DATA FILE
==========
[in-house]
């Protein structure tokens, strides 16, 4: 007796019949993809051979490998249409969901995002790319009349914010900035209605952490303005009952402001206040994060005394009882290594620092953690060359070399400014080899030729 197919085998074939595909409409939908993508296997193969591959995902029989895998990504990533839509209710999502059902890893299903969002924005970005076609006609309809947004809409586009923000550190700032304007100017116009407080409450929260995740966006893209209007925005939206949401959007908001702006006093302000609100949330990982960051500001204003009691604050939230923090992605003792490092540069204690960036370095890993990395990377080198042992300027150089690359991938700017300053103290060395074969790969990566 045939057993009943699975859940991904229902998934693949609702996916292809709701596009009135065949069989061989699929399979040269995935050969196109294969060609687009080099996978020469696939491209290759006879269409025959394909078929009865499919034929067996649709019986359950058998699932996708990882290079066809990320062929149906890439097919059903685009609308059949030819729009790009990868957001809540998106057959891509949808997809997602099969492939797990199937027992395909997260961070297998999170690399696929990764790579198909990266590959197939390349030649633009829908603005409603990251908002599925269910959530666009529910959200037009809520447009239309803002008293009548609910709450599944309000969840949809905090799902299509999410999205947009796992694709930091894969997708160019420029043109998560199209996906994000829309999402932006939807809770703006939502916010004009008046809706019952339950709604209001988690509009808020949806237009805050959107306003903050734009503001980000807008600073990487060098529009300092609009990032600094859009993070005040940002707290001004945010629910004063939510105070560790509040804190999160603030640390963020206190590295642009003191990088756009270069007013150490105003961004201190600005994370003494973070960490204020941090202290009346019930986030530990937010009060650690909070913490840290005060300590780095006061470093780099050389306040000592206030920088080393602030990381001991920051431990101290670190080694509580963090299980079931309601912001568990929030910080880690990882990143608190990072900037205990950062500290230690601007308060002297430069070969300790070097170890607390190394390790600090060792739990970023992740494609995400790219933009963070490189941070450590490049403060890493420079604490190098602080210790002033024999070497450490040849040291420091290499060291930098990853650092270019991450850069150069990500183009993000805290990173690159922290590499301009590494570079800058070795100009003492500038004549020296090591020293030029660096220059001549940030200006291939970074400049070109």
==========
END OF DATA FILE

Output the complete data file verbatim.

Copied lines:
[in-house]
């Protein structure tokens, strides 16, 4: 007796019949993809051979490998249409969901995002790319009349914010900035209605952490303005009952402001206040994060005394009882290594620092953690060359070399400014080899030729 197919085998074939595909409409939908993508296997193969591959995902029989895998990504990533839509209710999502059902890893299903969002924005970005076609006609309809947004809409586009923000550190700032304007100017116009407080409450929260995740966006893209209007925005939206949401959007908001702006006093302000609100949330990982960051500001204003009691604050939230923090992605003792490092540069204690960036370095890993990395990377080198042992300027150089690359991938700017300053103290060395074969790969990566 045939057993009943699975859940991904229902998934693949609702996916292809709701596009009135065949069989061989699929399979040269995935050969196109294969060609687009080099996978020469696939491209290759006879269409025959394909078929009865499919034929067996649709019986359950058998699932996708990882290079066809990320062929149906890439097919059903685009609308059949030819729009790009990868957001809540998106057959891509949808997809997602099969492939797990199937027992395909997260961070297998999170690399696929990764790579198909990266590959197939390349030649633009829908603005409603990251908002599925269910959530666009529910959200037009809520447009239309803002008293009548609910709450599944309000969840949809905090799902299509999410999205947009796992694709930091894969997708160019420029043109998560199209996906994000829309999402932006939807809770703006939502916010004009008046809706019952339950709604209001988690509009808020949806237009805050959107306003903050734009503001980000807008600073990487060098529009300092609009990032600094859009993070005040940002707290001004945010629910004063939510105070560790509040804190999160603030640390963020206190590295642009003191990088756009270069007013150490105003961004201190600005994370003494973070960490204020941090202290009346019930986030530990937010009060650690909070913490840290005060300590780095006061470093780099050389306040000592206030920088080393602030990381001991920051431990101290670190080694509580963090299980079931309601912001568990929030910080880690990882990143608190990072900037205990950062500290230690601007308060002297430069070969300790070097170890607390190394390790600090060792739990970023992740494609995400790219933009963070490189941070450590490049403060890493420079604490190098602080210790002033024999070497450490040849040291420091290499060291930098990853650092270019991450850069150069990500183009993000805290990173690159922290590499301009590494570079800058070795100009003492500038004549020296090591020293030029660096220059001549940030200006291939970074400049070109």